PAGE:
Fig. 3.

Floral induction in adult and juvenile satsuma mandarin trees grown under 15°C or 25°C. Floral induction was estimated by the number of flower buds observed after forcing the tree to sprout (by defoliation and placement at 25°C). Data presented are the mean ± SE (n = 3).

Fig. 4.

Expression of flowering-related genes in stems of vegetative shoots. Adult and juvenile satsuma mandarin trees were grown under 15°C or 25°C. Data presented are the mean ± SE (n = 3).

The increase in CiFT expression in response to cool temperature is observed only in adult trees and not in juvenile plants. In 4-month-old seedlings of satsuma mandarin, cool temperature treatment does not induce CiFT expression (Fig. 4) (Nishikawa et al., 2007). In young plants, CsTFL mRNAs are detected at higher levels than those of adult plants in trees of satsuma mandarin and sweet orange exposed to cool temperature (Fig. 4) (Nishikawa et al., 2007; Pillitteri et al., 2004b). It is hypothesized that the suppression of flowering in young plants might correlate with low CiFT expression and high CsTFL expression under cool-temperature conditions.

5) Suppression of CiFT expression by fruit bearing

Recently, changes in gene expression in response to fruit bearing have been reported in ‘Murcott’ (C. reticulata Blanco) (Shalom et al., 2012), ‘Moncada’ [Clementina ‘Oroval’ (C. clementina Hort. ex. Tan) × ‘Kara’ mandarin (C. unshiu Marcow. × C. nobilis Lour.)] (Muñoz-Fambuena et al., 2011), and satsuma mandarin (Nishikawa et al., 2012). In these genotypes, the levels of CiFT expression seem to be high in light-fruiting “off” trees and low in heavy-fruiting “on” trees during the floral inductive period. In satsuma mandarin, total CiFT expression during fall shows a clear and strong correlation with fruit weight per leaf area (Nishikawa et al., 2012) (Fig. 5A). This result indicates that fruit bearing suppresses CiFT expression in a manner dependent on the fruit amount. In addition, CiFT gene expression is associated with the timing of fruit harvest (Fig. 6). In this experiment, one tree was used with three primary branches, from which fruits or flowers were removed at different times. The CiFT expression level was high in the branch from which flowers were removed in May and low in the branch from which fruits were harvested in November. This indicates that CiFT expression is suppressed by a long fruit-bearing period and the suppression of CiFT expression by fruit bearing is limited to the vicinity to the fruit-bearing portion of the tree. In these experiments, flower number in the following spring showed a positive and high correlation with CiFT expression levels during fall and winter (Figs. 5B and 6) (Nishikawa et al., 2012). Taken together, it is considered that excessive fruit amount, a longer period of fruit bearing, and the vicinity to the fruit-bearing portion of the tree reduce CiFT expression in the stems of vegetative shoots during fall and winter, and correspond with flower number in the following spring. Given that the flower number and CiFT expression show a close correlation (Figs. 5B and 6) (Nishikawa et al., 2012) and CiFT has a function in the promotion of flowering (Endo et al., 2005; Kobayashi et al., 1999), it is likely that fruit bearing suppresses flower number in the following spring via suppression of CiFT expression. Since alternate bearing is essentially caused by the suppression of floral induction by fruit bearing, studies on the regulation of CiFT expression may be important to understand the mechanism of alternate bearing.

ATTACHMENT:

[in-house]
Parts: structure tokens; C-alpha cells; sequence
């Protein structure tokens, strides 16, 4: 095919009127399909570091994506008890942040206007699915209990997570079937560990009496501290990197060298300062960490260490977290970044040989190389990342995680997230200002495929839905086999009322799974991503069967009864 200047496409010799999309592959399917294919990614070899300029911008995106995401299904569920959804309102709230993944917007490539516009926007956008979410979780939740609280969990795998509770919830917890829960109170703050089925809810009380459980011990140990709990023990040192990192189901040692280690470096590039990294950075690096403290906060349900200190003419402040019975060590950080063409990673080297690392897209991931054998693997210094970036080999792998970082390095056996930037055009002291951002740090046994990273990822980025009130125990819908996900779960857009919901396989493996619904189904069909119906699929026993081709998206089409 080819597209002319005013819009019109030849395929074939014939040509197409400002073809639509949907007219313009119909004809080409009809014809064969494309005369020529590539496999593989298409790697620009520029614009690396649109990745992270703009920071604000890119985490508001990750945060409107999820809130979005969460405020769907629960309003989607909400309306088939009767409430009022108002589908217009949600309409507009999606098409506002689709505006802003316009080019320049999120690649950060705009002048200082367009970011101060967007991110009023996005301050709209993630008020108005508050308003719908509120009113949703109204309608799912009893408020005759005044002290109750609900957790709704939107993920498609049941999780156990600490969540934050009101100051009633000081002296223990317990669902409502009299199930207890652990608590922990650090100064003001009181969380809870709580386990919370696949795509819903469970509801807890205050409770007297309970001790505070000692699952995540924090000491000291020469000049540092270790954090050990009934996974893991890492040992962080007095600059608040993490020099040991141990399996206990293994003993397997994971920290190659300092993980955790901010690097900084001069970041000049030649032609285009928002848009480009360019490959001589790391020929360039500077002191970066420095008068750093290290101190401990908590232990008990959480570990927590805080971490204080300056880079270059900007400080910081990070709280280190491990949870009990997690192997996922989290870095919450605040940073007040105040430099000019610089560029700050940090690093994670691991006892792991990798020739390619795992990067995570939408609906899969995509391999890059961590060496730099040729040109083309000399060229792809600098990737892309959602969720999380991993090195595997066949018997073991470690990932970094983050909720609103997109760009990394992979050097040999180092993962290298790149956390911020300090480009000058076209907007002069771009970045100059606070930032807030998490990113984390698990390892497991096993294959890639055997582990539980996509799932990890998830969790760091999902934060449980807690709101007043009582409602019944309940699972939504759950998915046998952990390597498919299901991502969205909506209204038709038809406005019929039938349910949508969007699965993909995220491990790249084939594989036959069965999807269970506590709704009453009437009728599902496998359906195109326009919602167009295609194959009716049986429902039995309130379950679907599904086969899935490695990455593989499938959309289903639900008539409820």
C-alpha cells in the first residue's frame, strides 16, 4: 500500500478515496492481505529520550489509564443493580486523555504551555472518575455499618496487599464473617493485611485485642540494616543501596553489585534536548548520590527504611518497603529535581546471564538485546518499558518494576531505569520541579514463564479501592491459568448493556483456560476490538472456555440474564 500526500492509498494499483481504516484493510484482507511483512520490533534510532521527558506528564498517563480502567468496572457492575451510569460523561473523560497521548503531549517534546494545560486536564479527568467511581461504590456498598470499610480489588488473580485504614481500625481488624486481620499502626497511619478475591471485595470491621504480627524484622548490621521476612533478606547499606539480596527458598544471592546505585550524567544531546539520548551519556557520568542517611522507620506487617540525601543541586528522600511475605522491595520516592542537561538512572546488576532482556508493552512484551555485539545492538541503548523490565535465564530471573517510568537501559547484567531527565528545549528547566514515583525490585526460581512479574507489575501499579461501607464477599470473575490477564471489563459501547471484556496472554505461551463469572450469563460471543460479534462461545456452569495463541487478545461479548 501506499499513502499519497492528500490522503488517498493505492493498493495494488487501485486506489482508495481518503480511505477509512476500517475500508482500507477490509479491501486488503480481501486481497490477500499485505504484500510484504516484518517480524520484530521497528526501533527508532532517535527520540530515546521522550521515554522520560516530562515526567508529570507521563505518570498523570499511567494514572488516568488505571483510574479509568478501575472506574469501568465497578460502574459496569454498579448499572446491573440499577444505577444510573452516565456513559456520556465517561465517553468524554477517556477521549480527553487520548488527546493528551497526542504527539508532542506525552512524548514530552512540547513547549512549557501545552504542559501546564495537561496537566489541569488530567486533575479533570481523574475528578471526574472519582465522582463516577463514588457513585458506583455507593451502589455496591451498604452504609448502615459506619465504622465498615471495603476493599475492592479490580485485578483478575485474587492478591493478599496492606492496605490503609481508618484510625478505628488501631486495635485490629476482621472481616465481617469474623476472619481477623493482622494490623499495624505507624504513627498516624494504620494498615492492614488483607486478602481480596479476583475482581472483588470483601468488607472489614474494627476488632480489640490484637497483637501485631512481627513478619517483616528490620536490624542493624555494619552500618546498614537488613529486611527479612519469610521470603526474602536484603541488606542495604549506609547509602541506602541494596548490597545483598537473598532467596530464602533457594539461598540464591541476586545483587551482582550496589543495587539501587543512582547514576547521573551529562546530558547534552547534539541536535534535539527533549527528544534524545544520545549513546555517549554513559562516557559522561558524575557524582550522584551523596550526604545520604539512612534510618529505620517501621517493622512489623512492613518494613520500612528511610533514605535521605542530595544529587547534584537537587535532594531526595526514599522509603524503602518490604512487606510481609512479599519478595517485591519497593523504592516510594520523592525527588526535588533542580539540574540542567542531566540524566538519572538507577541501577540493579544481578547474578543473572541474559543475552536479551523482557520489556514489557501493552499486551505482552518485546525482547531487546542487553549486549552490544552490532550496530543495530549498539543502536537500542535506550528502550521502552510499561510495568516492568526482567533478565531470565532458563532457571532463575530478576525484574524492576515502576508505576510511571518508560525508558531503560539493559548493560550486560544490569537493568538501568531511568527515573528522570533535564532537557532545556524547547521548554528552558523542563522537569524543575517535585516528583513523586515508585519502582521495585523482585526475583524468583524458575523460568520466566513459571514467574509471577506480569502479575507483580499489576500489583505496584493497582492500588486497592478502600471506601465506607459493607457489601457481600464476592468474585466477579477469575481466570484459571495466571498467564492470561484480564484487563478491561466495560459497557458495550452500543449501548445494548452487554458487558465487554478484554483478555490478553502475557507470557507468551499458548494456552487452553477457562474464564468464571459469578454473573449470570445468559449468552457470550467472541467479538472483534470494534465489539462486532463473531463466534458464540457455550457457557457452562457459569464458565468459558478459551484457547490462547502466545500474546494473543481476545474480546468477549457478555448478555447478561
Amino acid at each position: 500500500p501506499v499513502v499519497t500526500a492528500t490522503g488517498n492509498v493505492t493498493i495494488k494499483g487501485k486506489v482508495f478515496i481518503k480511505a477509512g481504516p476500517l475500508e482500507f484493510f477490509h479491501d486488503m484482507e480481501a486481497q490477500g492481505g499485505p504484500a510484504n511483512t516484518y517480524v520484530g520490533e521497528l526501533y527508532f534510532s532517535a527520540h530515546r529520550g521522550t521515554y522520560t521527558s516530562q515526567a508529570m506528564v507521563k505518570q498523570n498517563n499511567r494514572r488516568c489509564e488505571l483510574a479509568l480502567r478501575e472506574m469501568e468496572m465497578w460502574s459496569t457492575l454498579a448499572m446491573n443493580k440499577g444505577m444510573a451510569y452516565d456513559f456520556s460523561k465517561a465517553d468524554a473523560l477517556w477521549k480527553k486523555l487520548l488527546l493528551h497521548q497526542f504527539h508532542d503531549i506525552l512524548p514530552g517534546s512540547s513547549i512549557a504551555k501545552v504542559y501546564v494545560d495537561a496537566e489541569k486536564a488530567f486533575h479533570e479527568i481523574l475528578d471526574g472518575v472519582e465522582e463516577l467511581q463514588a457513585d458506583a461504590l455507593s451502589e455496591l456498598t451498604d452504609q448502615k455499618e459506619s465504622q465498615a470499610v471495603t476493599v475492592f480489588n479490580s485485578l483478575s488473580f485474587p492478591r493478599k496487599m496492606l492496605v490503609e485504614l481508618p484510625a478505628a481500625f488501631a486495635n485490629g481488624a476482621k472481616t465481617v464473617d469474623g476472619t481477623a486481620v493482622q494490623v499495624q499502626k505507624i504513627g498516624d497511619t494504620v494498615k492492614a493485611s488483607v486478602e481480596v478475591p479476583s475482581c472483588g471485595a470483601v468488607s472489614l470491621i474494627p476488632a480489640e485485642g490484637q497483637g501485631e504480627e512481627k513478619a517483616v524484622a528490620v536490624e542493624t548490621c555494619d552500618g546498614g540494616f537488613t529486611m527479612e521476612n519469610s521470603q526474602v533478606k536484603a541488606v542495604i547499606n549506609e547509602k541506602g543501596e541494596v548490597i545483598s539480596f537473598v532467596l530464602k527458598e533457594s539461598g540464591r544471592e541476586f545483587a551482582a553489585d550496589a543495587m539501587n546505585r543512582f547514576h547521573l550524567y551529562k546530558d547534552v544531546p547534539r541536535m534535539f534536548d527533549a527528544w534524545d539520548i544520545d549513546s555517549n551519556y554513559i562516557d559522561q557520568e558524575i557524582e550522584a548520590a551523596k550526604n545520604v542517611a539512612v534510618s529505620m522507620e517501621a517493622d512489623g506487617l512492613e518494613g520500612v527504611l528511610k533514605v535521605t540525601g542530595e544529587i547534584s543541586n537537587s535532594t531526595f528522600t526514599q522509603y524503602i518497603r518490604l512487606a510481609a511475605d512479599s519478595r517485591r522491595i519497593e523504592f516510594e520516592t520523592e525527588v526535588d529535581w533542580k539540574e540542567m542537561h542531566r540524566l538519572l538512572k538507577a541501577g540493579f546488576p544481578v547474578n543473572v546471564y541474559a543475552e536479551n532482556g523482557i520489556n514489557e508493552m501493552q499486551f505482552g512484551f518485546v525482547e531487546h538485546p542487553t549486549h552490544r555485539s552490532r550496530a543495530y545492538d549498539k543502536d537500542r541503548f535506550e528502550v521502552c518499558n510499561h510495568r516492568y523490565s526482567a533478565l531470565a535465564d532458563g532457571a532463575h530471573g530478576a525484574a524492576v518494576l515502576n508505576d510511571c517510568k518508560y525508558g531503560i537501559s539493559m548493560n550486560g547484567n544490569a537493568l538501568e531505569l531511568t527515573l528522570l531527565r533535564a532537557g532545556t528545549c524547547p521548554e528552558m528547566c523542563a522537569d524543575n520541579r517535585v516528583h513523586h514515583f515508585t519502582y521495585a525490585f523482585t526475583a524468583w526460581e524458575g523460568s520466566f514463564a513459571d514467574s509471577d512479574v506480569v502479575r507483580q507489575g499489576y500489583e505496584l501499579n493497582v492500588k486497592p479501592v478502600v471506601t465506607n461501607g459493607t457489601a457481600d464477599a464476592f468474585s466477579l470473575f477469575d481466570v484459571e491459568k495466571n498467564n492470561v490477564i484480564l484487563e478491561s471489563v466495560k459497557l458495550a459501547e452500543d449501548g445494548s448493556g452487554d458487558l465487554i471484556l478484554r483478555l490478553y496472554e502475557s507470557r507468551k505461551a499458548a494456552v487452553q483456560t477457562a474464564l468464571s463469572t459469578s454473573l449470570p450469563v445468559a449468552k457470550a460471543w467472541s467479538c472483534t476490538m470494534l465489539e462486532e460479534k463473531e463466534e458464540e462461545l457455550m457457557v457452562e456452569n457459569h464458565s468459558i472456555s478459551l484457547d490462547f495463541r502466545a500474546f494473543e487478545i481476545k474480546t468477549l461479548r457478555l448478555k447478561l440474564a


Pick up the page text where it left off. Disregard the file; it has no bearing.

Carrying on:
Fig. 5.

Correlation between CiFT mRNA levels and fruit weight per leaf area at harvest (A) and number of flower buds in the following spring (B). From each of 12 satsuma mandarin trees, approximately five vegetative shoots were collected in November and the stem was used for RNA extraction. Data for gene expression are presented as the mean (logarithmical value) ± SE (n = 3).

Fig. 6.

Flower number per node (white bar) and CiFT mRNA levels (gray bar) in the three primary branches from which all flowers or fruits were removed in May, September or November. In November, vegetative shoots were collected from each branch and the stems were used for RNA analysis. Data for CiFT mRNA levels are presented as the mean (logarithmical value) ± SE (n=3). The flower number per branch was counted in the following spring. Data for flower number per node are presented as the mean ± SE (n = 11). n.d., not detected.